Freethought Archives > G.W. Foote > Flowers of Freethought Vol. II (1894)

HAPPY IN HELL.

Professor St. George Mivart is a very useful man to the Jesuits. He plays the jackal to their lion; or, it might be said, the cat to their monkey. Some time ago he argued that Catholicism and Darwinism were in the happiest agreement; that the Catholic Church was not committed, like the Protestant Church, to a cast-iron theory of Inspiration; and that he was quite prepared to find that all the real Word of God in the Bible might be printed in a very small book and easily carried in a waistcoat pocket. That article appeared in the Nineteenth Century. In the current number of the same review Mr. Mivart has another theological article on "Happiness in Hell." He says he took advice before writing it, so he speaks with permission, if not with authority. Such an article, being a kind of feeler, was better as the work of a layman. If it did not answer, the Church was not committed; if it did answer, the Church's professional penmen could follow it up with something more decisive.

Professor Mivart perceives, like the Bishop of Chester, that Christianity must alter its teaching with respect to Hell, or lose its hold on the educated, the thoughtful, and the humane. "Not a few persons," he says, "have abandoned Christianity on account of this dogma." The "more highly evolved moral perceptions" of to-day are "shocked beyond expression at the doctrine that countless multitudes of mankind will burn for ever in hell fire, out of which there is no possible redemption." Father Pinamonti's Hell Open to Christians is stigmatised as "repulsive," and its pictures as "revolting." Yet it is issued "with authority," and Mr. Mivart falls short of the truth in admitting it has never "incurred any condemnation." This little fact seems a barrier to his attempt at proving that the Catholic Church is not committed to the doctrine of a hell of real fire and everlasting agony.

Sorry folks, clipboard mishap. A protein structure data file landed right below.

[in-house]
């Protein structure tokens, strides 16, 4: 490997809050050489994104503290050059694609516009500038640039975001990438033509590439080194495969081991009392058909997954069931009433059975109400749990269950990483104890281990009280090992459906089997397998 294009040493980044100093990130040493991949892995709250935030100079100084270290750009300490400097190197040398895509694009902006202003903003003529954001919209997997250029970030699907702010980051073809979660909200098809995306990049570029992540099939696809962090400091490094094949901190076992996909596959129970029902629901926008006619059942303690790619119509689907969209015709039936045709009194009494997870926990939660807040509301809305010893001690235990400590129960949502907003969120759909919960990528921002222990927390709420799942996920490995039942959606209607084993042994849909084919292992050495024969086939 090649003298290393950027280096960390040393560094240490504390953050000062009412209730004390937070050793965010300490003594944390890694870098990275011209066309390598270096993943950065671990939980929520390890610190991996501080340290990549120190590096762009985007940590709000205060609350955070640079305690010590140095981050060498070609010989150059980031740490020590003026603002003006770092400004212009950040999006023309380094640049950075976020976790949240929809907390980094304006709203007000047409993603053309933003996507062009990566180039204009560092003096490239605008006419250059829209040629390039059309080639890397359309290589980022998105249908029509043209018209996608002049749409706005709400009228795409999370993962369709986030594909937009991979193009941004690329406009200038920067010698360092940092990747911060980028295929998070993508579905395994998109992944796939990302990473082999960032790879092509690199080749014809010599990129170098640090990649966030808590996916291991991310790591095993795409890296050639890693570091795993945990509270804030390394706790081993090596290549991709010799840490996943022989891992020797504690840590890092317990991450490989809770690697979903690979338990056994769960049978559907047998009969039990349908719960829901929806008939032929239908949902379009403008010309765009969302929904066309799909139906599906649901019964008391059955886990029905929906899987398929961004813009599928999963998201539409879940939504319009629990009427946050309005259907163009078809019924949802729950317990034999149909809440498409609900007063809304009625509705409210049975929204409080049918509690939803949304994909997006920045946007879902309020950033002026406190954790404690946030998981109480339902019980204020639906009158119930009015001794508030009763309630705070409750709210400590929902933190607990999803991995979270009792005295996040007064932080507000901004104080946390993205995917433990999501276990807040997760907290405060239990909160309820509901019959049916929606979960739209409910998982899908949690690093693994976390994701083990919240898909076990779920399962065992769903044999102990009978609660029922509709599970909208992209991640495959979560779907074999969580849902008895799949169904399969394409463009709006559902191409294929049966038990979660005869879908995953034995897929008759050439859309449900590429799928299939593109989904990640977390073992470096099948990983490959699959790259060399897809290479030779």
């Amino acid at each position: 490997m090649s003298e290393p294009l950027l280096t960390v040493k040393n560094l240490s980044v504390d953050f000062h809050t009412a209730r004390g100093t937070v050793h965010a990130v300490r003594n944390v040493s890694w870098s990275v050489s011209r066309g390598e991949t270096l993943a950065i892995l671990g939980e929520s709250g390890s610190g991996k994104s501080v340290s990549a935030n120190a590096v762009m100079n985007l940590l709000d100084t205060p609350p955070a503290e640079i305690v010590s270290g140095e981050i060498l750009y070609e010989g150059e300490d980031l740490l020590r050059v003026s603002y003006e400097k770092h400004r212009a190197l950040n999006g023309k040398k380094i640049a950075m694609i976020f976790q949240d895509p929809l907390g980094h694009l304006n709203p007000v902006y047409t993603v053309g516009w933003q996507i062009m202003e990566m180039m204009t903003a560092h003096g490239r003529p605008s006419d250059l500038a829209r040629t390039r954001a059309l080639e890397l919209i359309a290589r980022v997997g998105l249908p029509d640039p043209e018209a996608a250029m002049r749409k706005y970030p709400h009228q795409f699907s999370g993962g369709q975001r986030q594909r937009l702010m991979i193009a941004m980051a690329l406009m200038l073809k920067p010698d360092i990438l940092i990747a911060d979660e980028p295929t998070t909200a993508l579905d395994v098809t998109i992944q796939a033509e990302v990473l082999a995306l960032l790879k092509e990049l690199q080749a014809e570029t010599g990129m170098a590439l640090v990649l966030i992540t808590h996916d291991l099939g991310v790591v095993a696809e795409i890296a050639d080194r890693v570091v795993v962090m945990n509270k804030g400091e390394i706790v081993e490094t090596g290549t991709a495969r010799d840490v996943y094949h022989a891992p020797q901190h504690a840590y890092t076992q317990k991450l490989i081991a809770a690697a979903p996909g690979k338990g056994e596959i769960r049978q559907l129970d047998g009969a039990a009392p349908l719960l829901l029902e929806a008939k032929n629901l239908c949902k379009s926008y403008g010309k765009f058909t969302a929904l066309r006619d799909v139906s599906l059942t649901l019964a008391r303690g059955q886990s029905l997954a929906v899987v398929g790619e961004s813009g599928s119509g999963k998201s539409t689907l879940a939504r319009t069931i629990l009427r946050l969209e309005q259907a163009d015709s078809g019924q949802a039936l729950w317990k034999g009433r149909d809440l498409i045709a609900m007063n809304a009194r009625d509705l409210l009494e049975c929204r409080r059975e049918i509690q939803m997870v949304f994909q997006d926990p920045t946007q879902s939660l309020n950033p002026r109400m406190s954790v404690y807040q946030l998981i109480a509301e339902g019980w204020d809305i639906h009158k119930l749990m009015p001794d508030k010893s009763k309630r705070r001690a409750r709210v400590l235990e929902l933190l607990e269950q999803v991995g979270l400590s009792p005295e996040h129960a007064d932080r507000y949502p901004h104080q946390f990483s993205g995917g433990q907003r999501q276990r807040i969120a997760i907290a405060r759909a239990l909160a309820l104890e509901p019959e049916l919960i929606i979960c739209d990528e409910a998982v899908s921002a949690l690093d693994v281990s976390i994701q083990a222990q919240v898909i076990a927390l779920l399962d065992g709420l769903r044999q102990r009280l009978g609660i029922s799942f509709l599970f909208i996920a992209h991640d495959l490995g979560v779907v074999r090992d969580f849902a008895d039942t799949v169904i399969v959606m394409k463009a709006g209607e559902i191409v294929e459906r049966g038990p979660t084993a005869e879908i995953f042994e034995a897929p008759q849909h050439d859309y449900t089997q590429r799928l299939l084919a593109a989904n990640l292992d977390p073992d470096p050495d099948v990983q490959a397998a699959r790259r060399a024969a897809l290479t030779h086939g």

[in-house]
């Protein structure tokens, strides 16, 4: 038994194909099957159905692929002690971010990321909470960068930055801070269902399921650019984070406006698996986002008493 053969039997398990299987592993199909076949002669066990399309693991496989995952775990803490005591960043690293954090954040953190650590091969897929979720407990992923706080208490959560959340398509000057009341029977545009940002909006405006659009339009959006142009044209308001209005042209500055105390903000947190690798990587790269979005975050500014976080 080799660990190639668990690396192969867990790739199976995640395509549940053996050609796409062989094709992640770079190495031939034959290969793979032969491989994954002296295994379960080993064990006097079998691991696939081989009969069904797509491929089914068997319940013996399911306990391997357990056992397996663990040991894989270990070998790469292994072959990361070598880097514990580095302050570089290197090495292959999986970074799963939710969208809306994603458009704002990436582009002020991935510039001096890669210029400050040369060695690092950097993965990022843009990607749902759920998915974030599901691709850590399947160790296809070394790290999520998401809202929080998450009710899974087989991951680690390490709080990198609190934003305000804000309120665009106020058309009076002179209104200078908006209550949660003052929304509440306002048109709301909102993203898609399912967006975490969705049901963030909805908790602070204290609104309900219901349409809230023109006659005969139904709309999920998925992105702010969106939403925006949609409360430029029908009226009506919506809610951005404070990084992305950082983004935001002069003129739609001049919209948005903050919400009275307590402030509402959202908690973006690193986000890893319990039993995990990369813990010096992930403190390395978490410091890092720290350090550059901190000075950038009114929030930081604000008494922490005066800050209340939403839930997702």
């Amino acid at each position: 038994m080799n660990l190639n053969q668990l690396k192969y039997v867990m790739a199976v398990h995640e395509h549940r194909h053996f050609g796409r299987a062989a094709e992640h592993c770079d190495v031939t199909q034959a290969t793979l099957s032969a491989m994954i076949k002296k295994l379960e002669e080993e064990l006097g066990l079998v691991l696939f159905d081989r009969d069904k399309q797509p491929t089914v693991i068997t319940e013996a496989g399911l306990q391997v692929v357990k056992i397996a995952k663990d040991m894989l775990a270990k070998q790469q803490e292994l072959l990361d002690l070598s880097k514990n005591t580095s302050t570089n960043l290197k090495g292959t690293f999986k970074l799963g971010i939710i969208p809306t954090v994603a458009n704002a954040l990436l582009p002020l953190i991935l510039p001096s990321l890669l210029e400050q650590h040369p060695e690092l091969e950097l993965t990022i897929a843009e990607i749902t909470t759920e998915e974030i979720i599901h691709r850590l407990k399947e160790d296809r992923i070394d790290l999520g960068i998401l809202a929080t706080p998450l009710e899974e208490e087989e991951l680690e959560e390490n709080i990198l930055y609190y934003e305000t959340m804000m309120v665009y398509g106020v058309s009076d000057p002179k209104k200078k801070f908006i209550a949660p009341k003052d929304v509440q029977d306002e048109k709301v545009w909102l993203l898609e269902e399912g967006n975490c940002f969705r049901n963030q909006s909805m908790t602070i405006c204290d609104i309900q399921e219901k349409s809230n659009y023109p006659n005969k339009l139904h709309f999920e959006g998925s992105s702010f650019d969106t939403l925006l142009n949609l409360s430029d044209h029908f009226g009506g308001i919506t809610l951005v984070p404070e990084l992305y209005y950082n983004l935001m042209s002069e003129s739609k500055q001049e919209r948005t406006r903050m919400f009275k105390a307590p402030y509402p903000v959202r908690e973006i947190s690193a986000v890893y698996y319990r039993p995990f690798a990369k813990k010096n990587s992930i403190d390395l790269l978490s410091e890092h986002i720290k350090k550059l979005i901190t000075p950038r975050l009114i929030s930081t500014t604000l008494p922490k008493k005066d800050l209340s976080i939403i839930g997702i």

"Abandon all hope, ye who enter here" wrote Dante over his Inferno, and Mr. Mivart allows that "the words truly express what was the almost universal belief of Christians for many centuries." That belief flourished under the wing of an infallible Church; and now Mr. Mivart, a member of this same infallible Church, comes forward to declare that the belief was a mistake. Nevertheless, he argues, the clergy of former times did right to preach hell hot and strong, stuff it with fire, and keep it burning for ever. They had coarse and ignorant people to deal with, and were obliged to use realistic language. Besides, it was necessary to exaggerate, in order to bring out the infinite contrast between heaven and hell, the elect and the reprobates, the saved and the damned. Mr. Mivart maintains, therefore, that the old representation of hell "has not caused the least practical error or misled anyone by one jot or tittle"—which is as bold, or, as some would say, as impudent a statement as could be well conceived.